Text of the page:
Acid eating at ocean creatures (audio)

TONY EASTLEY: Today scientists will unveil the first results of a two-year study, the most comprehensive report card of how carbon dioxide is affecting some of the planet’s most fragile marine ecosystems.

AM understands the report finds that whole marine ecosystems are at stake in the Southern Ocean and corals on the Great Barrier Reef could one day be destroyed faster than they can be created.

Here’s environment reporter Sarah Clarke.

SARAH CLARKE: It’s called ocean acidification and it’s often referred to as the evil twin of climate change.

As carbon dioxide levels increase the oceans are absorbing more.

And while that’s slowing CO2 levels in the atmosphere, it comes at a cost.

Bronte Tilbrook is from the CSIRO.

BRONTE TILBROOK: It also leads to the formation of a weak acid in the ocean which affects the carbonate chemistry.

It’s increasing the acidity of the ocean waters and that’s a concern for a lot of the organisms that live in that region.

SARAH CLARKE: The Great Barrier Reef is one region that’s been under close watch.

Scientists from the CSIRO have collected samples from the entire length of the reef, both inshore and offshore, over the last two years.

What they’ve found is it’s already under stress with the greatest impact inshore and in the southern end.

BRONTE TILBROOK: And what was surprising to us is that a lot of the waters on the reef are already in what are considered marginal growing conditions for healthy coral reefs.

That means that they probably are becoming stressed.

There is some indication that corals are not growing as well as they used to on the reef. If you make it harder for corals to grow, something else will probably take over from them.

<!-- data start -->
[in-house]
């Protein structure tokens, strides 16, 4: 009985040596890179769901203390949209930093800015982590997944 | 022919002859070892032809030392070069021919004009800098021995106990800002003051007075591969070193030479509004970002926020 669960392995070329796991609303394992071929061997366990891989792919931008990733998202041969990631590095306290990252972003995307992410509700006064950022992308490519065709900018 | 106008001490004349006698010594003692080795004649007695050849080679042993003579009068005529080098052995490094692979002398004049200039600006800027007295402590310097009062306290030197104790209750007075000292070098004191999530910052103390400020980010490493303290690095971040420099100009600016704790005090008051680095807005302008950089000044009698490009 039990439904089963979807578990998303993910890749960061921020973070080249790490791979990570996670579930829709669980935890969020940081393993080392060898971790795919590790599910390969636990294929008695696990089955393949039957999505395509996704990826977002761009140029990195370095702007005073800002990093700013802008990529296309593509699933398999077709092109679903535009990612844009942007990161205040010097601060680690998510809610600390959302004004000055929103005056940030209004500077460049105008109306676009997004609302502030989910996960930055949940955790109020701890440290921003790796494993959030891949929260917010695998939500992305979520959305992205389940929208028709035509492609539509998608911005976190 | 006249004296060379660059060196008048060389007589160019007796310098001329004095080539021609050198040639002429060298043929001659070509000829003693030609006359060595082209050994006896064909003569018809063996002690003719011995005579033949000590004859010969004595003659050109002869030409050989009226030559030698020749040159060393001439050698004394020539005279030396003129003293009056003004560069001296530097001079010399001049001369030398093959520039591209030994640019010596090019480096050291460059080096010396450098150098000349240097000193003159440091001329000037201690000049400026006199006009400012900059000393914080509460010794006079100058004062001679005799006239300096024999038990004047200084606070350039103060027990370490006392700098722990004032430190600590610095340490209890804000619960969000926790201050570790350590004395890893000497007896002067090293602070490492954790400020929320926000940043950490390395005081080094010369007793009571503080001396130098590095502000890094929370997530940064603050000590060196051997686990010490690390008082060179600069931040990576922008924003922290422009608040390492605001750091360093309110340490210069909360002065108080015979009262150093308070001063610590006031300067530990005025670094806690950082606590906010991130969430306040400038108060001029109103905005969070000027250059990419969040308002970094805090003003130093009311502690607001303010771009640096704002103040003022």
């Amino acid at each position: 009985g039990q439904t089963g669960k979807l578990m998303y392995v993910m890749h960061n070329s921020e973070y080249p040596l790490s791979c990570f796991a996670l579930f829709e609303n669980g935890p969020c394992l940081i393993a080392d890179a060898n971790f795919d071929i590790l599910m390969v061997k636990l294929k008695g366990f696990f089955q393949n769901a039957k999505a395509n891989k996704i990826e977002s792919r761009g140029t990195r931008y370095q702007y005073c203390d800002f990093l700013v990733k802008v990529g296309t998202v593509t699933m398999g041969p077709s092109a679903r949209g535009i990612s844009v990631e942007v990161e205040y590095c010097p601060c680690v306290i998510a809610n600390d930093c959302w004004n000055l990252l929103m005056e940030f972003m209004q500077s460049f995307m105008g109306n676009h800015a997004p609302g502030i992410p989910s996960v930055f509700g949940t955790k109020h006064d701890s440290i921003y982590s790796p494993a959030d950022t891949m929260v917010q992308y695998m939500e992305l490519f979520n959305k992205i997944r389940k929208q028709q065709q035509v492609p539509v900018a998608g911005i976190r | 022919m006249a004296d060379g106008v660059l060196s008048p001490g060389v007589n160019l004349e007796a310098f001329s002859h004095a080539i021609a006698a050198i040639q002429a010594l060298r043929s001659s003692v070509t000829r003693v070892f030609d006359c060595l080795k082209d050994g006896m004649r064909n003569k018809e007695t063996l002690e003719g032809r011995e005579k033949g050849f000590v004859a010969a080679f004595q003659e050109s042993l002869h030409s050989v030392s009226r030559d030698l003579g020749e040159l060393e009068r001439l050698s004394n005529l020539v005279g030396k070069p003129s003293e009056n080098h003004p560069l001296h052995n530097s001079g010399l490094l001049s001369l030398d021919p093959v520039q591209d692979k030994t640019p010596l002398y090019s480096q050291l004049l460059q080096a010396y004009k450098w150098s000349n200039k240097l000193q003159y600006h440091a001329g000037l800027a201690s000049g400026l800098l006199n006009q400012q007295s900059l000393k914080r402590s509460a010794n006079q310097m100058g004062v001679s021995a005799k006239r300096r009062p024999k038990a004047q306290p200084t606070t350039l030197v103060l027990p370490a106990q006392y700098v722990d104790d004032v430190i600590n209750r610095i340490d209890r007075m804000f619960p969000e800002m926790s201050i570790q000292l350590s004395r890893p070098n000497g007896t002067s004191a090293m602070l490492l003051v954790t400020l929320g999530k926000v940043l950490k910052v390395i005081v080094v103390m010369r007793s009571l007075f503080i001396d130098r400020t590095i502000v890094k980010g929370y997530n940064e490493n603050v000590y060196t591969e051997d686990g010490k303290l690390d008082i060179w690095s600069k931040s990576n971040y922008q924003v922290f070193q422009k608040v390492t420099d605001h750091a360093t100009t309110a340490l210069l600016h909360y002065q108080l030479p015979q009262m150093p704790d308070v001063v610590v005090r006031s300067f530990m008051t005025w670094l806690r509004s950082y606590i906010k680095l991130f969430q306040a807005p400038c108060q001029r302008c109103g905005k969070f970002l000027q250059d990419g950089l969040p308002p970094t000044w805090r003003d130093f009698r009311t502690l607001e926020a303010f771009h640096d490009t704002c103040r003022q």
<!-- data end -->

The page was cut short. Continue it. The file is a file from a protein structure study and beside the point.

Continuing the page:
And so the reef itself may, in 50 years’ time for example, may not look anything like we see at present – less corals, more other organisms like algae.

SARAH CLARKE: There are similar concerns further south in the cooler waters of the Southern Ocean.

Donna Roberts is the leader of the Cooperative Research Centres’ ocean acidification project.

DONNA ROBERTS: What we’ve found recently in the Southern Ocean ecosystem is that tiny marine shell-making organisms are actually getting lighter in current waters.

Pre-industrial shells are 30 to 35 per cent heavier.

And that’s because there’s not enough carbonate iron available because of the process of ocean acidification for them to actually make a robust shell.

And this has got serious implications for communities and ecosystems and things that eat them, like commercial fish.

SARAH CLARKE: That also has implications for other species in the Antarctic like whales, seals and birds.

DONNA ROBERTS: You know, we’re not talking about insignificant items in the ocean. We’re talking about the cornerstone of whole ecosystems.

SARAH CLARKE: While scientists are witnessing the most rapid responses in the Southern Ocean, they argued this is an indication of what’s in store in tropical waters elsewhere.

TONY EASTLEY: Environment reporter Sarah Clarke.

Sarah Clarke,, 5 April 2011. Article and Audio.

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